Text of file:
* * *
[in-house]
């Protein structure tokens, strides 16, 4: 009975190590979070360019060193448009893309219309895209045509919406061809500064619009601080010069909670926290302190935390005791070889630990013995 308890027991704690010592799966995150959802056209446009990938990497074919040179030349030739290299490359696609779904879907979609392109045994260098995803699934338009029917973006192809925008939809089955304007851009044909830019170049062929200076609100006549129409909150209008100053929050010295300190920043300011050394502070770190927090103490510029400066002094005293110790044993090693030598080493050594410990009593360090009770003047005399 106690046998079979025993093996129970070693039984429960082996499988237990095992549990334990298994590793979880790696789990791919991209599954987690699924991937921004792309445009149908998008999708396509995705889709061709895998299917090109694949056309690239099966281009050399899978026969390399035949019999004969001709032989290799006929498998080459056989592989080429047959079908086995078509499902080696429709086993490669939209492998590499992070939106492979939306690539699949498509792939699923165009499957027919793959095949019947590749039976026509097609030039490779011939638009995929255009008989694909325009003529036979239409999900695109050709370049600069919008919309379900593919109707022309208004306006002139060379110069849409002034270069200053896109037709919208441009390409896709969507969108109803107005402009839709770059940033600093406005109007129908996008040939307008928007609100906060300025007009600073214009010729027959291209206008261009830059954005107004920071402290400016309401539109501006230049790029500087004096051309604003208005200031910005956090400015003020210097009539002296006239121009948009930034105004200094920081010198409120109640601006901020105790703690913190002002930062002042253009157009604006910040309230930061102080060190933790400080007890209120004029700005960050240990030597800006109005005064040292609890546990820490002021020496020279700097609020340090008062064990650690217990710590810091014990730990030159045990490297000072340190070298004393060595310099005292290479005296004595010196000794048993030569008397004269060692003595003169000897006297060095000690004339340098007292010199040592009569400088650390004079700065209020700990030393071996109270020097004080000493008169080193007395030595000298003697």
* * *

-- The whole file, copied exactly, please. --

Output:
[in-house]
């Protein structure tokens, strides 16, 4: 009975190590979070360019060193448009893309219309895209045509919406061809500064619009601080010069909670926290302190935390005791070889630990013995 308890027991704690010592799966995150959802056209446009990938990497074919040179030349030739290299490359696609779904879907979609392109045994260098995803699934338009029917973006192809925008939809089955304007851009044909830019170049062929200076609100006549129409909150209008100053929050010295300190920043300011050394502070770190927090103490510029400066002094005293110790044993090693030598080493050594410990009593360090009770003047005399 106690046998079979025993093996129970070693039984429960082996499988237990095992549990334990298994590793979880790696789990791919991209599954987690699924991937921004792309445009149908998008999708396509995705889709061709895998299917090109694949056309690239099966281009050399899978026969390399035949019999004969001709032989290799006929498998080459056989592989080429047959079908086995078509499902080696429709086993490669939209492998590499992070939106492979939306690539699949498509792939699923165009499957027919793959095949019947590749039976026509097609030039490779011939638009995929255009008989694909325009003529036979239409999900695109050709370049600069919008919309379900593919109707022309208004306006002139060379110069849409002034270069200053896109037709919208441009390409896709969507969108109803107005402009839709770059940033600093406005109007129908996008040939307008928007609100906060300025007009600073214009010729027959291209206008261009830059954005107004920071402290400016309401539109501006230049790029500087004096051309604003208005200031910005956090400015003020210097009539002296006239121009948009930034105004200094920081010198409120109640601006901020105790703690913190002002930062002042253009157009604006910040309230930061102080060190933790400080007890209120004029700005960050240990030597800006109005005064040292609890546990820490002021020496020279700097609020340090008062064990650690217990710590810091014990730990030159045990490297000072340190070298004393060595310099005292290479005296004595010196000794048993030569008397004269060692003595003169000897006297060095000690004339340098007292010199040592009569400088650390004079700065209020700990030393071996109270020097004080000493008169080193007395030595000298003697």